STRING - Prediction of functionally associated proteins from heterogeneous genome scale data sets


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EBI Industry Workshop, European Bioinformatics Institute, Hinxton, England, September 27-29, 2004

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  • STRING - Prediction of functionally associated proteins from heterogeneous genome scale data sets

    1. 1. STRING Prediction of functionally associated proteins from heterogeneous genome scale data sets Lars Juhl Jensen EMBL Heidelberg
    2. 2. Cross-species integration of diverse data <ul><li>Challenges and promises of large-scale data integration </li></ul><ul><ul><li>Explosive increase in both the amounts and different types of high-throughput data sets that are being produced </li></ul></ul><ul><ul><li>These data are highly heterogeneous and lack standardization </li></ul></ul><ul><ul><li>Most data sets are error-prone and suffer from systematic biases </li></ul></ul><ul><ul><li>Experiments should be integrated across model organisms </li></ul></ul><ul><li>STRING is a web resource that integrates and transfers diverse large-scale data across 100+ species, but it is not </li></ul><ul><ul><li>a primary repository for experimental data </li></ul></ul><ul><ul><li>a curated database of complexes or pathways </li></ul></ul><ul><ul><li>a substitute for expert annotation </li></ul></ul>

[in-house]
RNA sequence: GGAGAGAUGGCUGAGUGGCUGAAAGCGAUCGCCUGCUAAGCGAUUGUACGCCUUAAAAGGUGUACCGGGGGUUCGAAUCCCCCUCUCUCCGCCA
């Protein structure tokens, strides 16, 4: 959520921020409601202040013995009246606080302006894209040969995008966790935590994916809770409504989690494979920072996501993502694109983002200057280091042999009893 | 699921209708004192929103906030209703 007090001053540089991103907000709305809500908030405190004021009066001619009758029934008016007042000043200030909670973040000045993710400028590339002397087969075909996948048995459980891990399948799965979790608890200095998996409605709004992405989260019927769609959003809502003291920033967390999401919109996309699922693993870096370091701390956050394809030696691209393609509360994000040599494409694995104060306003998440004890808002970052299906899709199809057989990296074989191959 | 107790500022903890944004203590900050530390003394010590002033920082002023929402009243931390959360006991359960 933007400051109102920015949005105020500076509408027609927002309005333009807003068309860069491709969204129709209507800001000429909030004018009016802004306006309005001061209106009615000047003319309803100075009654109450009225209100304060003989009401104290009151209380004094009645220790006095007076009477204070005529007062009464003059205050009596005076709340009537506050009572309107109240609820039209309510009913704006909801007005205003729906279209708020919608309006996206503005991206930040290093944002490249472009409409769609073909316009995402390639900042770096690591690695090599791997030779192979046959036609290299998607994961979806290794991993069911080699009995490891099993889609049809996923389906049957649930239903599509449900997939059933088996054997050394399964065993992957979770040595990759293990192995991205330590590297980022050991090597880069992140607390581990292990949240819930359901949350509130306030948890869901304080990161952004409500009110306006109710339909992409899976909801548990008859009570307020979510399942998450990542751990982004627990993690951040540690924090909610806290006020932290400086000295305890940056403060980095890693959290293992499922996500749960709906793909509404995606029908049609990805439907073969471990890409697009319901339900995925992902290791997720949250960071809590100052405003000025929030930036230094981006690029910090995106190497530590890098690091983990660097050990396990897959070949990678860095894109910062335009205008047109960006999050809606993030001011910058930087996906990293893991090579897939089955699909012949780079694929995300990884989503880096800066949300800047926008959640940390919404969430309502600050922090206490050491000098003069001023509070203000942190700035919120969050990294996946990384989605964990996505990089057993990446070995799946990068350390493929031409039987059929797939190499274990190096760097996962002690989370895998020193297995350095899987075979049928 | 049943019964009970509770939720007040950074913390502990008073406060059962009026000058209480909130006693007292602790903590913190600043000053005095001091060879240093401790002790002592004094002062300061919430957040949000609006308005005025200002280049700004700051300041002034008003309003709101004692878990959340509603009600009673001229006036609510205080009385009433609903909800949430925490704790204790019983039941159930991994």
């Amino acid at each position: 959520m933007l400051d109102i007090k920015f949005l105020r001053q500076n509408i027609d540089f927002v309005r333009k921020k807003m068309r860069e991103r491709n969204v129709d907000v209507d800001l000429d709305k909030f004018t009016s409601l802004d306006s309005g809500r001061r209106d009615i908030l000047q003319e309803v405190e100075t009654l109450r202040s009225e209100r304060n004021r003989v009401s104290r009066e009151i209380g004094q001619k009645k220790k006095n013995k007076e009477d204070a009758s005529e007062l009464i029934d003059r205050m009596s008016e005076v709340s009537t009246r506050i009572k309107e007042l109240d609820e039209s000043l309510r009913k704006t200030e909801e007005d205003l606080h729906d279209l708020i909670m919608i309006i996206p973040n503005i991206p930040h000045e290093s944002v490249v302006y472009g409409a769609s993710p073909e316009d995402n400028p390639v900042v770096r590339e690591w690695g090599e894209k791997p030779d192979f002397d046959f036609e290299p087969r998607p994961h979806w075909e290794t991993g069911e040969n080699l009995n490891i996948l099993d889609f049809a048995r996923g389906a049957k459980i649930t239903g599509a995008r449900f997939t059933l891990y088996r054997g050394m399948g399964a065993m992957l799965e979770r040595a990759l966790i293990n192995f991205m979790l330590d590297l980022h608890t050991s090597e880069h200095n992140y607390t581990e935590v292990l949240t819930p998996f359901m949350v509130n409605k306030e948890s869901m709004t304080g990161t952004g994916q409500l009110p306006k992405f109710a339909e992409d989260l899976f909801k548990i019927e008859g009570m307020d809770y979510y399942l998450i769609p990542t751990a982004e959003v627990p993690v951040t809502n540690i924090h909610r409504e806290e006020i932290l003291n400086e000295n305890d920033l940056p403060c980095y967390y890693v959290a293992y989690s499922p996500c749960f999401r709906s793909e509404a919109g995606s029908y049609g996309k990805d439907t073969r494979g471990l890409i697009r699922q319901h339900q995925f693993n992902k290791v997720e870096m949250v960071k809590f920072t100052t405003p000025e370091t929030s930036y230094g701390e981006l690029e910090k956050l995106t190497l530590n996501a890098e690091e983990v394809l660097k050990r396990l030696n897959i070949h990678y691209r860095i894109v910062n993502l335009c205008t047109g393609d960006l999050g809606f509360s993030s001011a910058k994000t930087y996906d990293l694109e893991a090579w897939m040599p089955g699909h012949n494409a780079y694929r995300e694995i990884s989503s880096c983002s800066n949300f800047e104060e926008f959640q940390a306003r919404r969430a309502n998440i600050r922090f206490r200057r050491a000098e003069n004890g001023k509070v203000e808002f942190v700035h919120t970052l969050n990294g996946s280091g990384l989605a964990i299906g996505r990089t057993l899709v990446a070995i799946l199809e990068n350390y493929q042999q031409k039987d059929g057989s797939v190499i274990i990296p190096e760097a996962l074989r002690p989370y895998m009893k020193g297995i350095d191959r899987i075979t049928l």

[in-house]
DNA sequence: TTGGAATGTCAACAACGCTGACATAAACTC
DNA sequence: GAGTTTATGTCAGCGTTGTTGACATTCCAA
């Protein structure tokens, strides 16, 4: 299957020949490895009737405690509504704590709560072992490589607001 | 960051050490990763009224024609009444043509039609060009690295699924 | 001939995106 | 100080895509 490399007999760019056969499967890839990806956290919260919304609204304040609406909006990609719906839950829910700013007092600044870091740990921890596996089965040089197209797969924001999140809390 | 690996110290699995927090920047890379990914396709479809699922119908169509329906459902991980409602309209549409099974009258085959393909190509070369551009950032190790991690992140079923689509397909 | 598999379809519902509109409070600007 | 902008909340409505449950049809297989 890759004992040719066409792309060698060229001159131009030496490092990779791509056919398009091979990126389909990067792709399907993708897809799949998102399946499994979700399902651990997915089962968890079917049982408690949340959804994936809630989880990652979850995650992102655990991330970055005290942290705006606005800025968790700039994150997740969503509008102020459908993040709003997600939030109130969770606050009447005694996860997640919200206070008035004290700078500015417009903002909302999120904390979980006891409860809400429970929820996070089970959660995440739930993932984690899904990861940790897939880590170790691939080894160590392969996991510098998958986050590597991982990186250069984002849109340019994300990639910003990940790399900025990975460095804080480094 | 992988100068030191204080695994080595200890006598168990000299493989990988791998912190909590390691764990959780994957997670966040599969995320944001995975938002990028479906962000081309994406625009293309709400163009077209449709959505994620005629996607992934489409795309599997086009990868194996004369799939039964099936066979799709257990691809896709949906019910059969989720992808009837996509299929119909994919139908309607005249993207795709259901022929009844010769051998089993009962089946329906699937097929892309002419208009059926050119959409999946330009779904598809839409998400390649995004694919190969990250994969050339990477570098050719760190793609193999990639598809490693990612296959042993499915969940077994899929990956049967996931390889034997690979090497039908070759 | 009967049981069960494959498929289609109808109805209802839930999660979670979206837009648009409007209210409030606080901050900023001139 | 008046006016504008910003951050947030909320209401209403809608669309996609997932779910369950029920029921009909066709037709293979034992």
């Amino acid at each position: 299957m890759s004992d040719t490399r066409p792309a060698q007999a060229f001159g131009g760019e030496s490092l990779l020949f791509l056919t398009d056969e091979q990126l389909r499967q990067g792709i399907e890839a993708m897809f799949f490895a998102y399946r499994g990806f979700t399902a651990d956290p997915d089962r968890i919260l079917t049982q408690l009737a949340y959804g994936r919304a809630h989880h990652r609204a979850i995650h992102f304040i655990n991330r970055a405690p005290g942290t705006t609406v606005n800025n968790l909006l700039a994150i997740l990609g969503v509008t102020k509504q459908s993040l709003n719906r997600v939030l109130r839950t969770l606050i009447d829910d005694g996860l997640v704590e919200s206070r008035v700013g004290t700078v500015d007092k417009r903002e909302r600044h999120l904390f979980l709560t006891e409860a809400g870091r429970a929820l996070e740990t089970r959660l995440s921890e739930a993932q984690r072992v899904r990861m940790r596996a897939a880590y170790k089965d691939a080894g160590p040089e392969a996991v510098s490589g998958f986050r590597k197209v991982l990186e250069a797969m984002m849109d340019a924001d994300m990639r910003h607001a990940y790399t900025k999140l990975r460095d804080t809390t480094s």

3. 3. STRING provides a modular protein network by integrating diverse types of evidence Genomic neighborhood Species co-occurrence Gene fusions Database imports Exp. interaction data Microarray expression data Literature co-mentioning
    4. 4. Two modes of operation “ Protein mode” Separate network for each species “ COG mode” One network covering all species
    5. 5. Inferring functional modules from gene presence/absence patterns T rends in Microbiology Resting protuberances Protracted protuberance Cellulose © Trends Microbiol, 1999 Cell Cell wall Anchoring proteins Cellulosomes Cellulose The “Cellulosome”
    6. 6. Formalizing the phylogenetic profile method Align all proteins against all Calculate best-hit profile Join similar species by PCA Calculate PC profile distances Calibrate against KEGG maps